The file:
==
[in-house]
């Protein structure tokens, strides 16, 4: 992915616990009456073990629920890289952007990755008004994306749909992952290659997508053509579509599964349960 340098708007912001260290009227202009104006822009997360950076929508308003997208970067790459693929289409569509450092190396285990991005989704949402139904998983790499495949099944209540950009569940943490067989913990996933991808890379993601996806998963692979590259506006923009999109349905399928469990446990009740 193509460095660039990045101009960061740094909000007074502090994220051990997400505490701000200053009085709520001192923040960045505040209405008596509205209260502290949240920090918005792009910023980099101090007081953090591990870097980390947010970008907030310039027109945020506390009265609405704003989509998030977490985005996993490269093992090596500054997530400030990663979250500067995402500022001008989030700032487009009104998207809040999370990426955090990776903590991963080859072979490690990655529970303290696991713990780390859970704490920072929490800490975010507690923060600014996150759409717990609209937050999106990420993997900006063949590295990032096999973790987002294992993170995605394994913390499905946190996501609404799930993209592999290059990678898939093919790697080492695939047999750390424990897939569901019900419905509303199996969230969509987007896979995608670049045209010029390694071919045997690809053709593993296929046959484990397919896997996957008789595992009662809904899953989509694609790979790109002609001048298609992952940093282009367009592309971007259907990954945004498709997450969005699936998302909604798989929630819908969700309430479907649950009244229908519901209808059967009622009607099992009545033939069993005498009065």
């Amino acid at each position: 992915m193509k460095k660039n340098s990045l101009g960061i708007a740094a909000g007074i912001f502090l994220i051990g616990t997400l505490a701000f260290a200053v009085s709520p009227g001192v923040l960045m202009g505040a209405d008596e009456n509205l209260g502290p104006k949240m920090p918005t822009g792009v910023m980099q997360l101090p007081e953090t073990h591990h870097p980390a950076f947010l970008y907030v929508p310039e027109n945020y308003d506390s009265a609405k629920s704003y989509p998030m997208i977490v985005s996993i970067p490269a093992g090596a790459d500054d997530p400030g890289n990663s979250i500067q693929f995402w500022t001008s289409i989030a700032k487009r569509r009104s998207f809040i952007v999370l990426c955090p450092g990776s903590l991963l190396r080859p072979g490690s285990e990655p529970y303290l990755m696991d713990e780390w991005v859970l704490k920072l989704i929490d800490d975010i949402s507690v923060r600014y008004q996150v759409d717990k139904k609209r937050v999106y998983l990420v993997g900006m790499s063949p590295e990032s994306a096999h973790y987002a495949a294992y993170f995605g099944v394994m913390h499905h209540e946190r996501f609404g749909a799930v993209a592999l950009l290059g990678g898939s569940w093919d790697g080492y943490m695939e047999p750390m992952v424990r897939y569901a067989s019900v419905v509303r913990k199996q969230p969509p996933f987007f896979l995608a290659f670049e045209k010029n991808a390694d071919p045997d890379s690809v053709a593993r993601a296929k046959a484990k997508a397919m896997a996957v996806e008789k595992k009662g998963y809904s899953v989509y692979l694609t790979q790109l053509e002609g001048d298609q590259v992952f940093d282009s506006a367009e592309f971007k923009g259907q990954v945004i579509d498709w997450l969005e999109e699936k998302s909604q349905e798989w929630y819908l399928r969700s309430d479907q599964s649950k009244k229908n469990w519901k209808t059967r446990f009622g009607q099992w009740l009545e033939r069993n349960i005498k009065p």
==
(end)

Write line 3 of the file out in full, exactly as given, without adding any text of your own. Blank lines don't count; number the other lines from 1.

């Amino acid at each position: 992915m193509k460095k660039n340098s990045l101009g960061i708007a740094a909000g007074i912001f502090l994220i051990g616990t997400l505490a701000f260290a200053v009085s709520p009227g001192v923040l960045m202009g505040a209405d008596e009456n509205l209260g502290p104006k949240m920090p918005t822009g792009v910023m980099q997360l101090p007081e953090t073990h591990h870097p980390a950076f947010l970008y907030v929508p310039e027109n945020y308003d506390s009265a609405k629920s704003y989509p998030m997208i977490v985005s996993i970067p490269a093992g090596a790459d500054d997530p400030g890289n990663s979250i500067q693929f995402w500022t001008s289409i989030a700032k487009r569509r009104s998207f809040i952007v999370l990426c955090p450092g990776s903590l991963l190396r080859p072979g490690s285990e990655p529970y303290l990755m696991d713990e780390w991005v859970l704490k920072l989704i929490d800490d975010i949402s507690v923060r600014y008004q996150v759409d717990k139904k609209r937050v999106y998983l990420v993997g900006m790499s063949p590295e990032s994306a096999h973790y987002a495949a294992y993170f995605g099944v394994m913390h499905h209540e946190r996501f609404g749909a799930v993209a592999l950009l290059g990678g898939s569940w093919d790697g080492y943490m695939e047999p750390m992952v424990r897939y569901a067989s019900v419905v509303r913990k199996q969230p969509p996933f987007f896979l995608a290659f670049e045209k010029n991808a390694d071919p045997d890379s690809v053709a593993r993601a296929k046959a484990k997508a397919m896997a996957v996806e008789k595992k009662g998963y809904s899953v989509y692979l694609t790979q790109l053509e002609g001048d298609q590259v992952f940093d282009s506006a367009e592309f971007k923009g259907q990954v945004i579509d498709w997450l969005e999109e699936k998302s909604q349905e798989w929630y819908l399928r969700s309430d479907q599964s649950k009244k229908n469990w519901k209808t059967r446990f009622g009607q099992w009740l009545e033939r069993n349960i005498k009065p």